What In A Film Title: The Sequels: “The Rise of the Colon”

May 18, 2018 10:43 am Published by Leave your thoughts

So what’s in a film title? With the rise of the number of sequels, let’s take a look at the image that these are having on the title of films. More specifically, the “rise of the colon”.

According to BFI (2017) industry report, “Sequels and franchises (including the Marvel Cinematic Universe and DC Extended Universe series) accounted for 12 of the top 20 films. This is the same as in 2014 and 2015.”  The top performing release in 2016 was Star Wars: Rogue One, earning over (as of 19th February 2017) £66m in the UK. In 2016, the three next most popular releases were also sequels, incluidng the Harry Potter spin-off, Fantastic Beasts and Where to Find Them (£55 million), Bridget Jones’s Baby (£48 million) and The Jungle Book (£46 million).

Let’s take a look at a calendar, from DCM.co.uk,  of 2018 / 2019 (May 2018 to March 2019) of cinematic releases and categorise them in to squeals, prequels, spin-offs, and reboots. This is ever changing, when looking further ahead, if a film release date is changed.

Types of “sequel”:

Sequels: Deadpool 2, Jurassic World : Fallen Kingdom, Super Troopers 2, Sicario 2, The First Purge, Incredibles 2, Mama Mia 2: Here we go again, Mission: Impossible Fallout, Hotel Transylvania 3, The Equalizer 2, Johnny English 3, Fantastic Beasts: The Crimes of Grindlewood, Wreck-it Ralph 2, How to Train your Dragon 3, The Lego Movie sequel, Godzilla 2,…

Spin-offs: Sherlock Gnomes, Solo: A Star Wars Story, Ocean’s 8, Ant-Man and the Wasp, Venom, Aquaman, Mary Poppins Returns, Holmes and Watson, Bumblebee, X-Men: Dark Phoenix, Captain Marvel,…

Reboots: The Predator, Halloween, The Grinch, Robin Hood, Hellboy,…

There are currently 125 releases scheduled for between May 2018 and March 2019, 32 of which are either a sequel, spin-off or reboot. Further to this, this doesn’t take in to account adaptations from other sources. There have already been a number of releases that would fall in to this category, including:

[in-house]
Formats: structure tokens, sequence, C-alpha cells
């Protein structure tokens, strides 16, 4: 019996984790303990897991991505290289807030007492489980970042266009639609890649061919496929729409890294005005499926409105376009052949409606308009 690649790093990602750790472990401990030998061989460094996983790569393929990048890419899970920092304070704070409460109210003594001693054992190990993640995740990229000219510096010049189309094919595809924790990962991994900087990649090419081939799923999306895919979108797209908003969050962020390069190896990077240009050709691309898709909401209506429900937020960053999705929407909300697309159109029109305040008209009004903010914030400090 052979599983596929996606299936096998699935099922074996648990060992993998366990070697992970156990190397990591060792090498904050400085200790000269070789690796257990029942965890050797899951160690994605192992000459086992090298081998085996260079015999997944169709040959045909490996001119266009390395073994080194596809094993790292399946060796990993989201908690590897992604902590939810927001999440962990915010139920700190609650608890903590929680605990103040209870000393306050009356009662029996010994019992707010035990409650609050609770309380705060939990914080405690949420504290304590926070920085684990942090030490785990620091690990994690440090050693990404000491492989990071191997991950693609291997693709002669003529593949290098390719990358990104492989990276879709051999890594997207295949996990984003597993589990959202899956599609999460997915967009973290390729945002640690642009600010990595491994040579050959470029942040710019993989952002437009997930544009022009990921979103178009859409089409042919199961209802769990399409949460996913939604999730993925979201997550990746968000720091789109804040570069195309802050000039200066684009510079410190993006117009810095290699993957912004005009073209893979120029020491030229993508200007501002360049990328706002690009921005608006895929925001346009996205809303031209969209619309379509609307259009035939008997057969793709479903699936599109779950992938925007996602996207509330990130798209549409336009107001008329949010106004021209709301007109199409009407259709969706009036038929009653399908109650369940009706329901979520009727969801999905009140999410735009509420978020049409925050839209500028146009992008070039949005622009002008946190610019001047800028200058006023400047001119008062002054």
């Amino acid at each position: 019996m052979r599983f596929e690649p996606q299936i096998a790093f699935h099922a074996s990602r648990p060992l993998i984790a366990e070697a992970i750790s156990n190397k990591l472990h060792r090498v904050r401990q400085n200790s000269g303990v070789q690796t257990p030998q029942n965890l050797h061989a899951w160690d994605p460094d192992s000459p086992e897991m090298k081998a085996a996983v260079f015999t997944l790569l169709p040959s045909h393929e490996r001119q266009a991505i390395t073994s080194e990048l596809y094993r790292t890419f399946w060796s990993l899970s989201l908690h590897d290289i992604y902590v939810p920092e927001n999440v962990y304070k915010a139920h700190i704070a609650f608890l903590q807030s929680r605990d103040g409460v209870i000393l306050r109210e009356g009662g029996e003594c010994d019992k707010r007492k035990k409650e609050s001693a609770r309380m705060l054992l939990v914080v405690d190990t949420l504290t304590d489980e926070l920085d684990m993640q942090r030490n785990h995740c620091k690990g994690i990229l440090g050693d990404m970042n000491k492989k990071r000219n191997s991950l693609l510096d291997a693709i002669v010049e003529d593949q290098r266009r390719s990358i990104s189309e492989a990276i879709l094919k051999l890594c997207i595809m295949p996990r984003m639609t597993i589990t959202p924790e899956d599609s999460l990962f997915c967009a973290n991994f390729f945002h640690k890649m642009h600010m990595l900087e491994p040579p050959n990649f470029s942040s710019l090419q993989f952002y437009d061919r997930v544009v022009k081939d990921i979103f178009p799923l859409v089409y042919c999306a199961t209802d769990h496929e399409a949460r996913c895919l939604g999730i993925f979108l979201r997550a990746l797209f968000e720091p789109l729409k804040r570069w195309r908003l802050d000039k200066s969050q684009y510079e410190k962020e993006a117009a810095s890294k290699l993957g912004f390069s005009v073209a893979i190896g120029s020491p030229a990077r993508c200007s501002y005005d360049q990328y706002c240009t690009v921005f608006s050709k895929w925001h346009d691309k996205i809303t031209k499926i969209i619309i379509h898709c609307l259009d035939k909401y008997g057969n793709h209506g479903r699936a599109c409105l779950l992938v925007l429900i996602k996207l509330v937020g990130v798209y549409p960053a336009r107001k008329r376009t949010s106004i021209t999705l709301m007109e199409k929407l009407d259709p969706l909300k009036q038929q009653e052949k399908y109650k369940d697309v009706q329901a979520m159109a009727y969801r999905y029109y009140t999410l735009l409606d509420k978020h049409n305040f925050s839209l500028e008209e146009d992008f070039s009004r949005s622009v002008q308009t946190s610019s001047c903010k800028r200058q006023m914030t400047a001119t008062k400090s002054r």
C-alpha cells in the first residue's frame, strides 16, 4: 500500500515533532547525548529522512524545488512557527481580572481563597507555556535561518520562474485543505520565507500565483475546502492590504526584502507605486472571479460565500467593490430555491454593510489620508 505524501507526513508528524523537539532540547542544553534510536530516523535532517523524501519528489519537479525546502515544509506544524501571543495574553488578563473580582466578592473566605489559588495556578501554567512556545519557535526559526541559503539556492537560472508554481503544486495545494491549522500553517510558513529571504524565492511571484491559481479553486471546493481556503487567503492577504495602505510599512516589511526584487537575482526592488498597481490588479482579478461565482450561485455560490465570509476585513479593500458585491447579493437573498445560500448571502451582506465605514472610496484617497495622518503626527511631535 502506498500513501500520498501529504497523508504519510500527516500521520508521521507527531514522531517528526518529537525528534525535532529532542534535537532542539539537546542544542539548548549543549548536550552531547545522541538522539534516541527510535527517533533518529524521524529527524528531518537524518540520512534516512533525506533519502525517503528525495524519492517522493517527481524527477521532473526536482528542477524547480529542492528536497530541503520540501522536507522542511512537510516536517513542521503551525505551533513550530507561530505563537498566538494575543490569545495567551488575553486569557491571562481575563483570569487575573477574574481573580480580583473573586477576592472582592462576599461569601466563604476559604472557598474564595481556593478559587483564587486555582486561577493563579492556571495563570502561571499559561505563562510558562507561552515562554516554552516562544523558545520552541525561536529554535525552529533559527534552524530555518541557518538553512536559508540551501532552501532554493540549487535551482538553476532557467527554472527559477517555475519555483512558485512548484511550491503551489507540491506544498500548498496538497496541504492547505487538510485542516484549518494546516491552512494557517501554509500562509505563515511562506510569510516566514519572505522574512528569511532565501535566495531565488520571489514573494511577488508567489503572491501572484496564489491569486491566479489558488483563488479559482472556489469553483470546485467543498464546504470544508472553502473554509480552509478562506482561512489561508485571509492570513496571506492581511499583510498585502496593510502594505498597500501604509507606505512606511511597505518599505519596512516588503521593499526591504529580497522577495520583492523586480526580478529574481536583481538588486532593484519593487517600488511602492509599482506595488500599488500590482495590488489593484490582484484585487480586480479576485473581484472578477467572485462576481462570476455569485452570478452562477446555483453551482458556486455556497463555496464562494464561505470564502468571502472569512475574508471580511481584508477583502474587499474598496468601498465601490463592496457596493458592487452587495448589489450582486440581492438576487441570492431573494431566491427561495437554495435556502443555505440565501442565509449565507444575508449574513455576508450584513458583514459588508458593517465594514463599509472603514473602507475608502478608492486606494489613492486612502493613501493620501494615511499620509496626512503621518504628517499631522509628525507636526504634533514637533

• The Jungle Book,
  • Rampage,
  • Peter Rabbit,
  • Red Sparrow,
  • Ready Player One,
  • The Darkest Minds,
  • Mary Queen of Scots,
  • The Girls in the Spider’s Web and many many more.

Now, there has been a few assumptions when categorizing these as, for example, Jurassic World: Fallen Kingdom would fit in to both spin-off and sequel. As discussed previously, many of the top grossing films within the UK have been a sequel, prequel, spin-off or adaptation.

So, what is the challenge when marketing this film?

Whilst the primary audience size may have increased, depending on the success of the original, the trick here is to ensure that the audience believe that this is a new film.

However, have you also noticed the number of sequels, spin-offs etc that contain extra punctuation- such as the : (colon).

Example: Jurassic World: Fallen Kingdom, Captain America: Civil War…

Infact, according to The Wrap, there were 20 titles (16 in 2016) that were released in the US that contained the colon, not including the documentaries and foreign titles.

Take a look at the 2016 movies:

13 Hours: The Secret Soldiers of Benghazi
The Divergent Series: Allegiant
Batman v Superman: Dawn of Justice
Barbershop: The Next Cut
The Huntsman: Winter’s War
Captain America: Civil War
Neighbors 2: Sorority Rising
X-Men: Apocalypse
Popstar: Never Stop Never Stopping
Teenage Mutant Ninja Turtles: Out of the Shadows
Independence Day: Resurgence
The Purge: Election Year
Ice Age: Collision Course
Absolutely Fabulous: The Movie
Mechanic: Resurrection
Middle School: The Worst Years of My Life
Kevin Hart: What Now?
Jack Reacher: Never Go Back
Ouija: Origin of Evil
Rogue One: A Star Wars Story

This not only links the movie to a franchise but it also attempts to give the film a new identity, a new feel.

Take a look next time you watch a film on NETFLIX, Amazon Prime or cinema / theatre…


Please follow and like us:
Tags: , , , , , , , , , , , ,

Categorised in:

This post was written by noxford

Leave a Reply